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Home News New Mexico Suicide Deaths Increase in 2020
Matt Bieber
505-470-2290 Office

New Mexico Suicide Deaths Increase in 2020

December 6, 2021 - Suicide Prevention - Information

 

SANTA FE - The New Mexico Department of Health (NMDOH) announced today 520 New Mexico residents died by suicide in 2020; this is an increase of five suicides as compared to 2019. New Mexico had the fourth highest age-adjusted rate for suicides in the nation in 2019, (which is the most recent year for which US data are available). New Mexico had a crude suicide rate of 24.6 deaths per 100,000 residents in 2020, which is 23% higher than the crude rate in 2010 (19.9 deaths per 100,000 residents).

 

The Department of Health is working in numerous ways to implement a comprehensive, data-driven approach as recommended by the Centers for Disease Prevention and Control (CDC). This approach, based on the best available evidence as key to preventing suicide includes seven strategies:

·        Strengthen Economic Supports

·        Strengthen Access and Delivery of Suicide Care

·        Create Protective Environments

·        Promote Connectedness

·        Teach Coping and Problem-Solving Skills

·        Identify and Support People at Risk

·        Lessen Harms and Prevent Future risk 

Suicide can be prevented. The NMDOH is working with partners throughout the state to decrease the number of suicides in our state. Evidence based strategies being implemented by the department include convening of a statewide suicide prevention coalition and the creation of a strategic plan to be implemented by the coalition. The Department is implementing a program ensuring those who are seen in hospital emergency departments are referred for behavioral health follow up. People who are having thoughts of suicide feel relief after someone talks with them in a caring way. People are more likely to feel less depressed, less suicidal, less overwhelmed, and more hopeful after speaking with someone who listens without judgment. Acknowledging and talking about suicide may reduce rather than increase ideation. NMDOH suicide prevention staff are participating on the implementation team for the 988 crisis line which will route callers to the National Suicide Prevention Hotline, eliminating the need to remember longer phone numbers in a moment of crisis.

The NMDOH is also promoting effective ways to prevent suicide among youth, including peer-based approaches in which youth gatekeepers seek assistance for peers who may be at increased risk for suicide.

“The Department of Health is committed to a implementing a comprehensive approach to suicide prevention. Through collaboration with its sister agencies including the Human Services Department, we are committed to reducing these preventable deaths in all age groups in New Mexico,” said DOH/HSD Secretary Dr. David Scrase.

The most common means of suicide in 2020 were firearms (58%), suffocation/hangings (26%), and poisonings (10%). About half of individuals who died by suicide in 2020 were between the ages of 15 and 44. Furthermore, 26 of NM’s resident suicides occurred among children under 18 years of age in both 2020 and 2019. Individuals aged 55-64 years had a slight decrease in suicides from an age-specific rate of 28.5 deaths per 100,000 residents during 2019 to an age-specific rate of 22.5 deaths per 100,000 residents during 2020. Nearly four times as many males as females died by suicide in 2020. This is similar to the ratio between males and females in previous years.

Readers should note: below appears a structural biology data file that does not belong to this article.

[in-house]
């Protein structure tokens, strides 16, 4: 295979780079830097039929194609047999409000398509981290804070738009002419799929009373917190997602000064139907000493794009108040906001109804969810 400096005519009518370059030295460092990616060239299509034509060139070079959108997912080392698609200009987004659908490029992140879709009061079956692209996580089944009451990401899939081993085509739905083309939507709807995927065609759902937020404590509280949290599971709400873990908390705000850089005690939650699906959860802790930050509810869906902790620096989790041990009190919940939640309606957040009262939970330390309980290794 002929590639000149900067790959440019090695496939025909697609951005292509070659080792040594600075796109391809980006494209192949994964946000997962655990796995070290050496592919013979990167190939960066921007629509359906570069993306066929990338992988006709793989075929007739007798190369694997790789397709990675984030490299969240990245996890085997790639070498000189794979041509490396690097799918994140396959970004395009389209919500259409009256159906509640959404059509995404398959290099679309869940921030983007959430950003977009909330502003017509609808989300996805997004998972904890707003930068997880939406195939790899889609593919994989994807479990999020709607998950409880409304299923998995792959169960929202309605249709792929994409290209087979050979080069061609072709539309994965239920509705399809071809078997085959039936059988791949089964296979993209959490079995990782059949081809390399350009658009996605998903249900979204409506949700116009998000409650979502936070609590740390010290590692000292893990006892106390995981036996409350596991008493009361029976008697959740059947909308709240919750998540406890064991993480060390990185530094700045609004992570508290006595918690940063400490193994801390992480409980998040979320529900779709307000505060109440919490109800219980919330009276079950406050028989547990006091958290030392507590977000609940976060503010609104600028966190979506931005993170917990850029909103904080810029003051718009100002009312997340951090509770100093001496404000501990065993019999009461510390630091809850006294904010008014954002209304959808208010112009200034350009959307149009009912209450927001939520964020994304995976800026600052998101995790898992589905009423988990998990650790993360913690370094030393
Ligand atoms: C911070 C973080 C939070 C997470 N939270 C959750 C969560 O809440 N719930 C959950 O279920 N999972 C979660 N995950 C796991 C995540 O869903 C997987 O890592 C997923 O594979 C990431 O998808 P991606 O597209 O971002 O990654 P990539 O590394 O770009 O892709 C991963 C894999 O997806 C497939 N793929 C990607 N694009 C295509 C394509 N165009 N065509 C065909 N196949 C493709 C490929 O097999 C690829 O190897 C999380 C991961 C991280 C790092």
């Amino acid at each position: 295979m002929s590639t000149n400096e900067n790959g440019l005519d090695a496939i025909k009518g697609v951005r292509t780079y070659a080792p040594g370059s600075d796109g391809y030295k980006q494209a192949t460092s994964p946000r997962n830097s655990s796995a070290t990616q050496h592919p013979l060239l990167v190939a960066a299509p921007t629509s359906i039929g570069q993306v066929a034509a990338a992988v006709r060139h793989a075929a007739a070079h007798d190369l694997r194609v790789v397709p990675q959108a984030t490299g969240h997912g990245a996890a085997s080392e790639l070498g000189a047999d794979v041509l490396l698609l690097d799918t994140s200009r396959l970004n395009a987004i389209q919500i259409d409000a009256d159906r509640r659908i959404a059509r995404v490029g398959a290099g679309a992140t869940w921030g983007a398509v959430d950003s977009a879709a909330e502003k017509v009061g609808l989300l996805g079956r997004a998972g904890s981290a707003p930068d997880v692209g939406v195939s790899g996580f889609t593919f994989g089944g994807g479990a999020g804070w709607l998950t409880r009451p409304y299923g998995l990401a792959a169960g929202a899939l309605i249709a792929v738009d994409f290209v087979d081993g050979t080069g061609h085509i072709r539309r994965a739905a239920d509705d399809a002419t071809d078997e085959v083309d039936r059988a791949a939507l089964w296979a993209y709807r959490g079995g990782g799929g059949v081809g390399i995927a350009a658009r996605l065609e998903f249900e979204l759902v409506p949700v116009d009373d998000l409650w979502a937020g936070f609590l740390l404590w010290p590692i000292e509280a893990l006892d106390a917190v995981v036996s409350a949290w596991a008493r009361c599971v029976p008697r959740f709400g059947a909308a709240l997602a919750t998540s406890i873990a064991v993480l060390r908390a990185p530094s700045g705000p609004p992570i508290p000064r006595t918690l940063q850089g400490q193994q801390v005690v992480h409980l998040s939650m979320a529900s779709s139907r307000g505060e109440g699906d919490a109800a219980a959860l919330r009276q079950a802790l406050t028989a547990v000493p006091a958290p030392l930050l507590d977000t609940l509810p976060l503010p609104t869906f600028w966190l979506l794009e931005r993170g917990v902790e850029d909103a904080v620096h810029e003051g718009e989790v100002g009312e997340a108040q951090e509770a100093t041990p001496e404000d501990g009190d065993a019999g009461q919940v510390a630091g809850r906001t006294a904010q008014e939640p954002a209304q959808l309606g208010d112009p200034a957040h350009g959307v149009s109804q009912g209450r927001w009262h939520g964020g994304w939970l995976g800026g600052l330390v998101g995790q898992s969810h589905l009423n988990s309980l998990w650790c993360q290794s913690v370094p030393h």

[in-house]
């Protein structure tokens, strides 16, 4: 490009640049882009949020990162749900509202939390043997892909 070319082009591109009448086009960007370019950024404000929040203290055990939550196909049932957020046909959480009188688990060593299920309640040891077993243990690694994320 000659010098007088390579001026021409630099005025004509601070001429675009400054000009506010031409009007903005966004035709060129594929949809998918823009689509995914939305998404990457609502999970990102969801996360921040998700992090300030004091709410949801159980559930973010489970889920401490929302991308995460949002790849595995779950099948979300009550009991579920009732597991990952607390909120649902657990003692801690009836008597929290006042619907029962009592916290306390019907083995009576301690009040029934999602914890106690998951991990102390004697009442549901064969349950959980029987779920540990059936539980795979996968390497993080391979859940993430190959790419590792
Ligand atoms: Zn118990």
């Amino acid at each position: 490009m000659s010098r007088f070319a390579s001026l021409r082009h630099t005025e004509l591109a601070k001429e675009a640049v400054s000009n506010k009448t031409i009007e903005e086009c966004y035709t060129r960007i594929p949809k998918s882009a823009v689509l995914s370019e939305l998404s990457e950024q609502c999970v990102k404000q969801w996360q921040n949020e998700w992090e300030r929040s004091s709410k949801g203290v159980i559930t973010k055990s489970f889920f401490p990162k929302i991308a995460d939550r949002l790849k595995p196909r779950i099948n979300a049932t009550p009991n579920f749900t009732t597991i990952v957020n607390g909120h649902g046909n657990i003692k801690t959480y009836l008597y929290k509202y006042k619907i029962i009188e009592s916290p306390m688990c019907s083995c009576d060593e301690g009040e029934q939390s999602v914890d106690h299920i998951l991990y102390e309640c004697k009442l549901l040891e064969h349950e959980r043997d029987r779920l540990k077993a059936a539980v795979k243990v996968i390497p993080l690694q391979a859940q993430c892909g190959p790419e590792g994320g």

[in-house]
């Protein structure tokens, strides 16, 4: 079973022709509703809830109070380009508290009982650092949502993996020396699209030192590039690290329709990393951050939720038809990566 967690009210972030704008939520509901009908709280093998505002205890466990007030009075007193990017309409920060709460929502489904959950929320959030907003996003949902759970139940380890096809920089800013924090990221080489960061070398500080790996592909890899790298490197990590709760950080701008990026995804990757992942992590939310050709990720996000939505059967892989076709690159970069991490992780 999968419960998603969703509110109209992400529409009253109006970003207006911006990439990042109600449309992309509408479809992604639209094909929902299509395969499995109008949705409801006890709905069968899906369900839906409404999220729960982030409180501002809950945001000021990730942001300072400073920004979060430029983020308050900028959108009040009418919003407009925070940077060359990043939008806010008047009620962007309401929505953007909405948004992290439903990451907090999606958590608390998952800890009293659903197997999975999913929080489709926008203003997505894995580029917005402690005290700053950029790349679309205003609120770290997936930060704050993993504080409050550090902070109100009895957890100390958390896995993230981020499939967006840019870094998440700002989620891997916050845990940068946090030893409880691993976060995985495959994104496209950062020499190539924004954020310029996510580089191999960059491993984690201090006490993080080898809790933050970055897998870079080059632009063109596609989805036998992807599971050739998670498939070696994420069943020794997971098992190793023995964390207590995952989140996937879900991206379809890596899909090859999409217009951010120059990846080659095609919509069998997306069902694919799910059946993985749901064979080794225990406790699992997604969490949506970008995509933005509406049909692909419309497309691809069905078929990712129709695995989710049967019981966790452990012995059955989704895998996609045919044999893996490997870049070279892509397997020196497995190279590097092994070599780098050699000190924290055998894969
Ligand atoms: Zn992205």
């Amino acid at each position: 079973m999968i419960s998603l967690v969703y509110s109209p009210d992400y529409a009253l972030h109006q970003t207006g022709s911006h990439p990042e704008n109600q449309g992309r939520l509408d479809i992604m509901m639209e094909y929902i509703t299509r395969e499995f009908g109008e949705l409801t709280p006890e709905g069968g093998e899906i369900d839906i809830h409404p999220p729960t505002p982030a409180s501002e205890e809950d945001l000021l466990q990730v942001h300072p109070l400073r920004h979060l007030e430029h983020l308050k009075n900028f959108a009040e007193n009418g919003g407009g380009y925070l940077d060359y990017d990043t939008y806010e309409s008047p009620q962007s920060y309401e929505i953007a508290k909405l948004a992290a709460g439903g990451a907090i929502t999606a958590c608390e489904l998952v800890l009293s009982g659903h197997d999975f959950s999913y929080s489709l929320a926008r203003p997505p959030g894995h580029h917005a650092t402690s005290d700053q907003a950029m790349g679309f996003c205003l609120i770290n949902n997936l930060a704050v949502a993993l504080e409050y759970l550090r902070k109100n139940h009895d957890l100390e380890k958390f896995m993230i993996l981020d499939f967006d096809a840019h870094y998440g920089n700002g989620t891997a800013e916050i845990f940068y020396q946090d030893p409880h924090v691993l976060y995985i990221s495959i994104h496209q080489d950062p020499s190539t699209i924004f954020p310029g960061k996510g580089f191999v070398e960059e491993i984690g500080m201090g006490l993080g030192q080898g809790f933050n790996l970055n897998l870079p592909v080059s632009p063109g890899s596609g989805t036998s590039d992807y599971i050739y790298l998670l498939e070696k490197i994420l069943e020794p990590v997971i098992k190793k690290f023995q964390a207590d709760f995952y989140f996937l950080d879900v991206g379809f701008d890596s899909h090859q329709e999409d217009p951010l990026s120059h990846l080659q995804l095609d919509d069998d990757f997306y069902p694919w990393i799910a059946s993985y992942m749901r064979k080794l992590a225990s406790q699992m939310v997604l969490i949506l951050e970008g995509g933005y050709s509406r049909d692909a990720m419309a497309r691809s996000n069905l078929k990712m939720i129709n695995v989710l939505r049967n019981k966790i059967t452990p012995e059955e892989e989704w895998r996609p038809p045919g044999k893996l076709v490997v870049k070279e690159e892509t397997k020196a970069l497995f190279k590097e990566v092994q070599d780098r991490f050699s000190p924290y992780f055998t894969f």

The crude suicide rate for non-Hispanic whites decreased slightly from 33.0 deaths per 100,000 residents during 2019 to a crude rate of 31.5 deaths per 100,000 resident) during 2020. The southeast health region of NM had an increase in the crude suicide rate from rate 21.8 deaths per 100,000 residents during 2019 to 28.9 deaths per 100,000 residents during 2020. Conversely, the southwest health region had a decrease in suicides from 23.7 deaths per 100,000 residents during 2019 to 19.8 deaths per 100,000 residents during 2020. New Mexico counties with the highest crude suicide death rates in 2020 were San Juan, McKinley, and Bernalillo.

Suicide is complex issue influenced by a variety of personal and community risk and protective factors; therefore, addressing this public health issue at multiple levels is essential.  Consequently,

If you or someone you know may be feeling suicidal or would like to talk with someone who can help, please contact the National Suicide Prevention Lifeline at 1-800-273-8255 or text HOME to 741 741.

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NMDOH

 

Katy Diffendorfer, Health Equity Communications Manager | Katy.Diffendorfer@state.nm.us

 

The Department of Health works to promote health and wellness, improve health outcomes, and deliver services to all New Mexicans. As New Mexico’s largest state agency, DOH offers public health services in all 33 counties and collaborates with 23 Native American tribes, Pueblos and nations. 
 

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Media Contact

We would be happy to provide additional information about this press release. Simply contact Matt Bieber at 505-470-2290 (Office) with your questions.